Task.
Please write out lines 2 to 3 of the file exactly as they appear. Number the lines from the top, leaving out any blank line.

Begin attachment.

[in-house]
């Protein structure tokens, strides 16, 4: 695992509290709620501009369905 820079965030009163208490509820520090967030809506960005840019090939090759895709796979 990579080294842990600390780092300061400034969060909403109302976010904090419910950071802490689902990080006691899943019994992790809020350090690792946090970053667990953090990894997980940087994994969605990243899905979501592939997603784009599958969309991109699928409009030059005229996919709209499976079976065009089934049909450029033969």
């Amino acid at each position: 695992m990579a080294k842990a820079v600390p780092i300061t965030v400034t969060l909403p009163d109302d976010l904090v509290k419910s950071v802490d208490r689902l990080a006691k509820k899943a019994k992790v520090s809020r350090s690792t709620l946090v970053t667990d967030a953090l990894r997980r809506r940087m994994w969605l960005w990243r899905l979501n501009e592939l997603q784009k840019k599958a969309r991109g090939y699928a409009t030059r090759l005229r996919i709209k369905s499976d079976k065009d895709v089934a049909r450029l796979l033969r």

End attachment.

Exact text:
């Protein structure tokens, strides 16, 4: 695992509290709620501009369905 820079965030009163208490509820520090967030809506960005840019090939090759895709796979 990579080294842990600390780092300061400034969060909403109302976010904090419910950071802490689902990080006691899943019994992790809020350090690792946090970053667990953090990894997980940087994994969605990243899905979501592939997603784009599958969309991109699928409009030059005229996919709209499976079976065009089934049909450029033969």
């Amino acid at each position: 695992m990579a080294k842990a820079v600390p780092i300061t965030v400034t969060l909403p009163d109302d976010l904090v509290k419910s950071v802490d208490r689902l990080a006691k509820k899943a019994k992790v520090s809020r350090s690792t709620l946090v970053t667990d967030a953090l990894r997980r809506r940087m994994w969605l960005w990243r899905l979501n501009e592939l997603q784009k840019k599958a969309r991109g090939y699928a409009t030059r090759l005229r996919i709209k369905s499976d079976k065009d895709v089934a049909r450029l796979l033969r």